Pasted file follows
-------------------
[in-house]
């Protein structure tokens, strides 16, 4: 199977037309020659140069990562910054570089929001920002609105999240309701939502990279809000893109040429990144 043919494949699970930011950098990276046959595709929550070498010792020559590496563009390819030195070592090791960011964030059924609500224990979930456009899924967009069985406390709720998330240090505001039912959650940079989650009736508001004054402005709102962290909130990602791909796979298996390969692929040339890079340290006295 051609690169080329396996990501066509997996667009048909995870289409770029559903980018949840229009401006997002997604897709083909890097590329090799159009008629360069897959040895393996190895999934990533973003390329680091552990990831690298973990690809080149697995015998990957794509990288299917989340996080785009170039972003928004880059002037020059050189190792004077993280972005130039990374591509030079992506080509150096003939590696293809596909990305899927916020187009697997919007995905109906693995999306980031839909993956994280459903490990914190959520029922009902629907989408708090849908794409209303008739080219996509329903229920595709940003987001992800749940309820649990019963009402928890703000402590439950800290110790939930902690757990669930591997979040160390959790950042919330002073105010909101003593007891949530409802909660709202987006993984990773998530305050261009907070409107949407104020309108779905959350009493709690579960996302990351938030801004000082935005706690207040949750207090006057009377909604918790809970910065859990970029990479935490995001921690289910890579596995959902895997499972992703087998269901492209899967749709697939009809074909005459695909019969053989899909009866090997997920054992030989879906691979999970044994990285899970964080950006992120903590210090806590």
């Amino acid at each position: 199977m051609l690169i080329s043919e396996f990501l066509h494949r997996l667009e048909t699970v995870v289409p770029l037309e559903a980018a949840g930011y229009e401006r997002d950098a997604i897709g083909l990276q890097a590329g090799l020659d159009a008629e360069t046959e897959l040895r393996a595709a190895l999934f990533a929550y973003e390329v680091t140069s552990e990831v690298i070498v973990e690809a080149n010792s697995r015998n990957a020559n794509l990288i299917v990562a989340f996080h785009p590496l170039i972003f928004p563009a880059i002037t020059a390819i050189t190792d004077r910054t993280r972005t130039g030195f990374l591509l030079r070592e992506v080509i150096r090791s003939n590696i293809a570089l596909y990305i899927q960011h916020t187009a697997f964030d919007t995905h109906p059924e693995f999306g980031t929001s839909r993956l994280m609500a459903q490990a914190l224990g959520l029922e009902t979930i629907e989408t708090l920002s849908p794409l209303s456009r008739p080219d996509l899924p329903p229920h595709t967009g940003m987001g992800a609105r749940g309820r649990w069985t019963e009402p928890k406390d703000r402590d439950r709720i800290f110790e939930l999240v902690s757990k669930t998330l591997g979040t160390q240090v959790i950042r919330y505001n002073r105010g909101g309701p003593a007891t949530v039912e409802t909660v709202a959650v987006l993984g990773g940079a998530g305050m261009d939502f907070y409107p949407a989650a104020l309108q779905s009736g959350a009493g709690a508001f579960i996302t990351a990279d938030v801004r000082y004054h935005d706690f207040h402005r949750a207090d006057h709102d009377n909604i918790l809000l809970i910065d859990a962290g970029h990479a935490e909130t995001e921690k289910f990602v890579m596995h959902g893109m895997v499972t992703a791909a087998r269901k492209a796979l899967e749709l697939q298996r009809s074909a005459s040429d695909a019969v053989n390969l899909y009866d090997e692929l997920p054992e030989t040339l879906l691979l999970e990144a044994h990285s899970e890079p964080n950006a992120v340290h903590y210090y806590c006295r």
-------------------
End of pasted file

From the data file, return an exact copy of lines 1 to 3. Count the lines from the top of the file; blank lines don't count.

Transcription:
[in-house]
């Protein structure tokens, strides 16, 4: 199977037309020659140069990562910054570089929001920002609105999240309701939502990279809000893109040429990144 043919494949699970930011950098990276046959595709929550070498010792020559590496563009390819030195070592090791960011964030059924609500224990979930456009899924967009069985406390709720998330240090505001039912959650940079989650009736508001004054402005709102962290909130990602791909796979298996390969692929040339890079340290006295 051609690169080329396996990501066509997996667009048909995870289409770029559903980018949840229009401006997002997604897709083909890097590329090799159009008629360069897959040895393996190895999934990533973003390329680091552990990831690298973990690809080149697995015998990957794509990288299917989340996080785009170039972003928004880059002037020059050189190792004077993280972005130039990374591509030079992506080509150096003939590696293809596909990305899927916020187009697997919007995905109906693995999306980031839909993956994280459903490990914190959520029922009902629907989408708090849908794409209303008739080219996509329903229920595709940003987001992800749940309820649990019963009402928890703000402590439950800290110790939930902690757990669930591997979040160390959790950042919330002073105010909101003593007891949530409802909660709202987006993984990773998530305050261009907070409107949407104020309108779905959350009493709690579960996302990351938030801004000082935005706690207040949750207090006057009377909604918790809970910065859990970029990479935490995001921690289910890579596995959902895997499972992703087998269901492209899967749709697939009809074909005459695909019969053989899909009866090997997920054992030989879906691979999970044994990285899970964080950006992120903590210090806590």
């Amino acid at each position: 199977m051609l690169i080329s043919e396996f990501l066509h494949r997996l667009e048909t699970v995870v289409p770029l037309e559903a980018a949840g930011y229009e401006r997002d950098a997604i897709g083909l990276q890097a590329g090799l020659d159009a008629e360069t046959e897959l040895r393996a595709a190895l999934f990533a929550y973003e390329v680091t140069s552990e990831v690298i070498v973990e690809a080149n010792s697995r015998n990957a020559n794509l990288i299917v990562a989340f996080h785009p590496l170039i972003f928004p563009a880059i002037t020059a390819i050189t190792d004077r910054t993280r972005t130039g030195f990374l591509l030079r070592e992506v080509i150096r090791s003939n590696i293809a570089l596909y990305i899927q960011h916020t187009a697997f964030d919007t995905h109906p059924e693995f999306g980031t929001s839909r993956l994280m609500a459903q490990a914190l224990g959520l029922e009902t979930i629907e989408t708090l920002s849908p794409l209303s456009r008739p080219d996509l899924p329903p229920h595709t967009g940003m987001g992800a609105r749940g309820r649990w069985t019963e009402p928890k406390d703000r402590d439950r709720i800290f110790e939930l999240v902690s757990k669930t998330l591997g979040t160390q240090v959790i950042r919330y505001n002073r105010g909101g309701p003593a007891t949530v039912e409802t909660v709202a959650v987006l993984g990773g940079a998530g305050m261009d939502f907070y409107p949407a989650a104020l309108q779905s009736g959350a009493g709690a508001f579960i996302t990351a990279d938030v801004r000082y004054h935005d706690f207040h402005r949750a207090d006057h709102d009377n909604i918790l809000l809970i910065d859990a962290g970029h990479a935490e909130t995001e921690k289910f990602v890579m596995h959902g893109m895997v499972t992703a791909a087998r269901k492209a796979l899967e749709l697939q298996r009809s074909a005459s040429d695909a019969v053989n390969l899909y009866d090997e692929l997920p054992e030989t040339l879906l691979l999970e990144a044994h990285s899970e890079p964080n950006a992120v340290h903590y210090y806590c006295r």